Ever since the Lakers slowly stopped dominating the league (which was sometime between Phil Jackson’s retirement and Kobe Bryant’s first major injury), the Clippers have seemingly overtaken their in-city counterparts as the best basketball team in Los Angeles.
Yet the Lakers are one of the most decorated franchises in not only league history, but also in the history of professional American sports. Like the New York Yankees or the Dallas Cowboys, the Lakers will always be in the spotlight. Playing in one of the biggest, if not the biggest, media markets in the country doesn’t hurt this truth.
For the upcoming season, the Clippers and the Lakers have switched roles. The Lakers are approaching yet another rebuilding year with Kobe Bryant’s so-called final season. After Bryant retires, or the off chance he plays somewhere else next season, the Lakers will boast an All Star-less backcourt with Jordan Clarkson, Nick “Swaggy P” Young and D’Angelo Russell, the third-overall pick in the 2015 NBA Draft. Despite their current lack of experience, the Lakers have a bigger long-term upside than the Clippers.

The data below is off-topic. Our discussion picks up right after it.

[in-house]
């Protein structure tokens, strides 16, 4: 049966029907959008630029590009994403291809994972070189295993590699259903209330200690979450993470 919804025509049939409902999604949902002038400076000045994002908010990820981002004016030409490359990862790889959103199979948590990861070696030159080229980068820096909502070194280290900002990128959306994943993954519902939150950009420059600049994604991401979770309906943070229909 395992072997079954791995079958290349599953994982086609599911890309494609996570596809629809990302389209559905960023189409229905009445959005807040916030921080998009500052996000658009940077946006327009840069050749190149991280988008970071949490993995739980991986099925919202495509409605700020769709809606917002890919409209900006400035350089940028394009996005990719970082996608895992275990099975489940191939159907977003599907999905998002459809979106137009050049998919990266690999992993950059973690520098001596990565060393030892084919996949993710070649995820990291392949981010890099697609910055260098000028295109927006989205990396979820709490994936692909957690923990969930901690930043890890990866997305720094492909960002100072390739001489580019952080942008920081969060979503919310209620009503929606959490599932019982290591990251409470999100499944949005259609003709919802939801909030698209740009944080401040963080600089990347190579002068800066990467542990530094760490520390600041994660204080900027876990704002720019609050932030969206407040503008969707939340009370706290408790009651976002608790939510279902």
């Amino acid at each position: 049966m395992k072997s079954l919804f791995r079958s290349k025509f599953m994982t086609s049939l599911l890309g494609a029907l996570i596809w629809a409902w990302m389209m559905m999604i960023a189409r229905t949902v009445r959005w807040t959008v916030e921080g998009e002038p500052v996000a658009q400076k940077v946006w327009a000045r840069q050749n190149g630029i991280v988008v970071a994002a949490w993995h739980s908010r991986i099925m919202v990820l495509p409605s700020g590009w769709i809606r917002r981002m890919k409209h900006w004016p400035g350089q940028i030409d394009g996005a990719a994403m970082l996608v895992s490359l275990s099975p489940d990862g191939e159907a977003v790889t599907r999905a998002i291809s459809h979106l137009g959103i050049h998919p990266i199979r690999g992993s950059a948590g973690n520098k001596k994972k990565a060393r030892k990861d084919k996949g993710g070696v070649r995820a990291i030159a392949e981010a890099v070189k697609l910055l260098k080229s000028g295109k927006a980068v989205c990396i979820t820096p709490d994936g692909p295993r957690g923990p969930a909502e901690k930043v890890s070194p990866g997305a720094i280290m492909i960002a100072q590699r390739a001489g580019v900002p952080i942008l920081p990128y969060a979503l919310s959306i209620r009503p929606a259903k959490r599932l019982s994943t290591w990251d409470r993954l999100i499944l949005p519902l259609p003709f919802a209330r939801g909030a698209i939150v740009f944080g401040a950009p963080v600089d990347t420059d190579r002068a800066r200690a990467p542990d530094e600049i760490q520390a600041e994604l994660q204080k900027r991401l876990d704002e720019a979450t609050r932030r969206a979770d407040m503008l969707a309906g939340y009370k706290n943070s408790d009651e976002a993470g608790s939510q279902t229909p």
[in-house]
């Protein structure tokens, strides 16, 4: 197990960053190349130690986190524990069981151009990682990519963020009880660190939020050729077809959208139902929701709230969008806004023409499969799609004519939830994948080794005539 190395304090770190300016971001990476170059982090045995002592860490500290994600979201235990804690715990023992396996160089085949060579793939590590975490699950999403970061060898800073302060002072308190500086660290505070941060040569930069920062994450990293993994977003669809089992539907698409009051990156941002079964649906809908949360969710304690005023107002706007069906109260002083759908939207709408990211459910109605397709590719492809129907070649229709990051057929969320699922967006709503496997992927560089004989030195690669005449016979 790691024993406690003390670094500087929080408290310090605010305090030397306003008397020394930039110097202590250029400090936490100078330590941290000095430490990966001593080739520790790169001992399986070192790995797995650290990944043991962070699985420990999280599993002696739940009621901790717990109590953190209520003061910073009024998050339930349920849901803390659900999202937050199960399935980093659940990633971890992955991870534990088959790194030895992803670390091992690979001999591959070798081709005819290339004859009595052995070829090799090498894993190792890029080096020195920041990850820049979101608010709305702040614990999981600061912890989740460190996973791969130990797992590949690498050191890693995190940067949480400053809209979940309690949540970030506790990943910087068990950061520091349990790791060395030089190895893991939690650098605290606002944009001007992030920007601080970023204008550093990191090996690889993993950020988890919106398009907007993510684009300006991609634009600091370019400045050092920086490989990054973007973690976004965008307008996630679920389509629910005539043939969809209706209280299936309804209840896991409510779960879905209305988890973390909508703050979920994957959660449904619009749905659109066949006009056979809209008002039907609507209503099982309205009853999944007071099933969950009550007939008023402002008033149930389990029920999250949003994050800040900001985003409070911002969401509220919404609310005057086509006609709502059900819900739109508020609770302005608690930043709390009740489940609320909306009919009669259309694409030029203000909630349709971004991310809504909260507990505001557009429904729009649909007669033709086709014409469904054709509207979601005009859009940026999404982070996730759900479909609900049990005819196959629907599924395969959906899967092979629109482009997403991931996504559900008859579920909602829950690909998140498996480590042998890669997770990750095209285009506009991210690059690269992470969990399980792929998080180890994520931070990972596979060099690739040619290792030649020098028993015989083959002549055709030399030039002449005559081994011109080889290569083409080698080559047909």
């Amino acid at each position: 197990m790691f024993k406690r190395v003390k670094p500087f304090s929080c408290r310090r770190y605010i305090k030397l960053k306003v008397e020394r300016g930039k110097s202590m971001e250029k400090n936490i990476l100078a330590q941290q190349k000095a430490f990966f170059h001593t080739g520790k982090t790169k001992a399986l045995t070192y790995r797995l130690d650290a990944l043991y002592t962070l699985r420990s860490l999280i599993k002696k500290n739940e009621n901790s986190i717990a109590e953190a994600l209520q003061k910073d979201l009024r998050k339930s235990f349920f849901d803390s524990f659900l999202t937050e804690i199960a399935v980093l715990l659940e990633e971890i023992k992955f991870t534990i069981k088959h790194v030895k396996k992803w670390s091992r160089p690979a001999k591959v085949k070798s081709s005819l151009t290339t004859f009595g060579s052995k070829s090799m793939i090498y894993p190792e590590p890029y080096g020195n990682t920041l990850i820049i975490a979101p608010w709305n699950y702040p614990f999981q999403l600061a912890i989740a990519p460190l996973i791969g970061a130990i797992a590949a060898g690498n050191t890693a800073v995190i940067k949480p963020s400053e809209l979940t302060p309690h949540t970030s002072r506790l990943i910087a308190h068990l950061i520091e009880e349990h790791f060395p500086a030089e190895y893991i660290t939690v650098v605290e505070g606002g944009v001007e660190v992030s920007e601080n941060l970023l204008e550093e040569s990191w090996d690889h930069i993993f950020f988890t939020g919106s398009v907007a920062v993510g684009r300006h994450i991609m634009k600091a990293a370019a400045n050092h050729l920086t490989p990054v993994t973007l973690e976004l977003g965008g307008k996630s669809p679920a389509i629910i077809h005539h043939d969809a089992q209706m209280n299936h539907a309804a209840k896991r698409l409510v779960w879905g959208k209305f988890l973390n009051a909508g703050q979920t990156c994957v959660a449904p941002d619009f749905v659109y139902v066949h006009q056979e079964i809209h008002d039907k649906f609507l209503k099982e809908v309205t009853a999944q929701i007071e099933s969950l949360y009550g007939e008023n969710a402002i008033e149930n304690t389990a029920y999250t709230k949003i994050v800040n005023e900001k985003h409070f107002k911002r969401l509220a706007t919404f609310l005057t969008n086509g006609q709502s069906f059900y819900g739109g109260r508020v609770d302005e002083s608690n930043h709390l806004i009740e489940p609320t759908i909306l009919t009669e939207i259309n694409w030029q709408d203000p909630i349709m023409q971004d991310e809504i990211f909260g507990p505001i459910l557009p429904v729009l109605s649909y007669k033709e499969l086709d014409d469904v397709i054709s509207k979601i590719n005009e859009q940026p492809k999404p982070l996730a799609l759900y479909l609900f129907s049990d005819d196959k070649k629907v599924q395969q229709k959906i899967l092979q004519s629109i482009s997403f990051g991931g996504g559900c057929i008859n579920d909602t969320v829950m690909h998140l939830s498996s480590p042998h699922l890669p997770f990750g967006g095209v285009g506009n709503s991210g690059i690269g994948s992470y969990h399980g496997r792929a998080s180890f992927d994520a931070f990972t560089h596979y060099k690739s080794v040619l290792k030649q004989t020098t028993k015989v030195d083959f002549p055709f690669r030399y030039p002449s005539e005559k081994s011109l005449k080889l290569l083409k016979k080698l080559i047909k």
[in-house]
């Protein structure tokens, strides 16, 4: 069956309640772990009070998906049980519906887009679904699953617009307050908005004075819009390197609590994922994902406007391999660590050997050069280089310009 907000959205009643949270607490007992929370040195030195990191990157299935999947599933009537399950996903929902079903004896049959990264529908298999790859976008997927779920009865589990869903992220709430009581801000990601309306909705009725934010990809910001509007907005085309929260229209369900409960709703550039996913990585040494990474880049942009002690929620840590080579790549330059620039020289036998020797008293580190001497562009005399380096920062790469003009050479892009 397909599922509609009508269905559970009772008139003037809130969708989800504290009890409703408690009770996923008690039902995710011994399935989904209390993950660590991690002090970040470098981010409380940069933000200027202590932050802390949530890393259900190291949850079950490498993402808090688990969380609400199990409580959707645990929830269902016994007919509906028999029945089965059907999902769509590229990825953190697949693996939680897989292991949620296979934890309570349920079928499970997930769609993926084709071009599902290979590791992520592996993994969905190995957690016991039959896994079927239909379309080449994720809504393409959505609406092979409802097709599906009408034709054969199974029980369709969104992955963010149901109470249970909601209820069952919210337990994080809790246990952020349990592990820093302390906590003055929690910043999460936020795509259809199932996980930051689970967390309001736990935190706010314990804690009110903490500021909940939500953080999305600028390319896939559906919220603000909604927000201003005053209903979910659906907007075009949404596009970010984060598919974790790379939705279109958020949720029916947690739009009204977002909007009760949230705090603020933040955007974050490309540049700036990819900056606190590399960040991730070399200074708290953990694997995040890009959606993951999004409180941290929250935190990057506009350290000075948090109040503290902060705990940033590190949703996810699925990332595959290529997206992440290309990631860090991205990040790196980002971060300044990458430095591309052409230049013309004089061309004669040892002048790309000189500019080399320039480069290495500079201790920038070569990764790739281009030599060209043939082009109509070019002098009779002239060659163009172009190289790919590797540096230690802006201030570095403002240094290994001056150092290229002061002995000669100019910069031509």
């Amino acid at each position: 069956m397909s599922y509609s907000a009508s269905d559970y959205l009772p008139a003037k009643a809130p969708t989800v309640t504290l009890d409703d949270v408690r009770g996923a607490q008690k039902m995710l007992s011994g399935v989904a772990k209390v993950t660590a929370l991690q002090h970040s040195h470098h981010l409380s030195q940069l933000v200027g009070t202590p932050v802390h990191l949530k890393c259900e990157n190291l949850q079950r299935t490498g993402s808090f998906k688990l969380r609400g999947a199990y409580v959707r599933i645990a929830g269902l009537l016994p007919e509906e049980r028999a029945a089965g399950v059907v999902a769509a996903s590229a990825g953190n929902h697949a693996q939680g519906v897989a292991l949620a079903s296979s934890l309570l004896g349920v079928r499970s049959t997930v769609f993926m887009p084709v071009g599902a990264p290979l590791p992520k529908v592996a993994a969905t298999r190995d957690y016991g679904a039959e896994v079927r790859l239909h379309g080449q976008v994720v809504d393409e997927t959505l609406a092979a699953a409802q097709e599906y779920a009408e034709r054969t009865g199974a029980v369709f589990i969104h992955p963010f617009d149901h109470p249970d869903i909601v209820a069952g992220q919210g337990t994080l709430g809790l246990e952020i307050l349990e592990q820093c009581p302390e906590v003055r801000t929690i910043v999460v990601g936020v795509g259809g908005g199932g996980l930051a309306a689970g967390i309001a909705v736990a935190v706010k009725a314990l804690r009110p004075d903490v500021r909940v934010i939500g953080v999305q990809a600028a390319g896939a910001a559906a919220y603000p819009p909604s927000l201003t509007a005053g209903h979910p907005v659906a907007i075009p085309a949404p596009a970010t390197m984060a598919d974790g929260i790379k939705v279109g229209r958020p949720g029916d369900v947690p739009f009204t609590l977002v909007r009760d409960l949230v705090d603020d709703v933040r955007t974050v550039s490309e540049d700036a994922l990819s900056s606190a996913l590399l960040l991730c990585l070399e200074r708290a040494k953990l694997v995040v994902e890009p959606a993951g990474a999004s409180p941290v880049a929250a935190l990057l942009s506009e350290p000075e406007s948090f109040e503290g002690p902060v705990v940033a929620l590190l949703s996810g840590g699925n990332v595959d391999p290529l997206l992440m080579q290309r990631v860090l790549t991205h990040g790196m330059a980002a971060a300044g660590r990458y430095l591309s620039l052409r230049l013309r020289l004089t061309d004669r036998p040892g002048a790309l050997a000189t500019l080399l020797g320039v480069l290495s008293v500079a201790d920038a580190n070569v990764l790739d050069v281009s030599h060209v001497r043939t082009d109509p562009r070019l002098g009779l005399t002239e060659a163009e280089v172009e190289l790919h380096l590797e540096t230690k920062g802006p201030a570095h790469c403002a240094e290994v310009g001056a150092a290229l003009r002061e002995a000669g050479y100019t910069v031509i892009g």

The Clippers are coming off one of two starkly different playoff series. Last year, they overcame the Spurs in seven exciting games, but promptly collapsed against an undermanned Houston Rockets team they should’ve been able to handle. In typical LA fashion, the Clippers hogged the spotlight in the offseason with the DeAndre Jordan contract bonanza that left Dallas Mavericks owner Mark Cuban livid, a new rivalry in the West and a trail of emojis in its wake. No, seriously.
This is precisely the part where siding with the Clippers could get ugly — or interesting, at the very least. Have the Clippers truly survived all the locker room chemistry near-misses?
The Clippers’ roster boasts enough drama potential to outshine the Phil Jackson-Kobe-Shaq drama-fest of old. Over the summer, the Clippers picked up Lance Stephenson (troll), Paul Pierce (cocky veteran) and Josh Smith (still never passes up an opportunity to shoot). Throw in fiery perfectionist Chris Paul, his verbal sparring partner DeAndre Jordan and the result is a Monstars version of the Warriors: a smallball lineup built to spontaneously combust. If this team doesn’t have at least one nationally-televised meltdown by Christmas, start preparing for the apocalypse.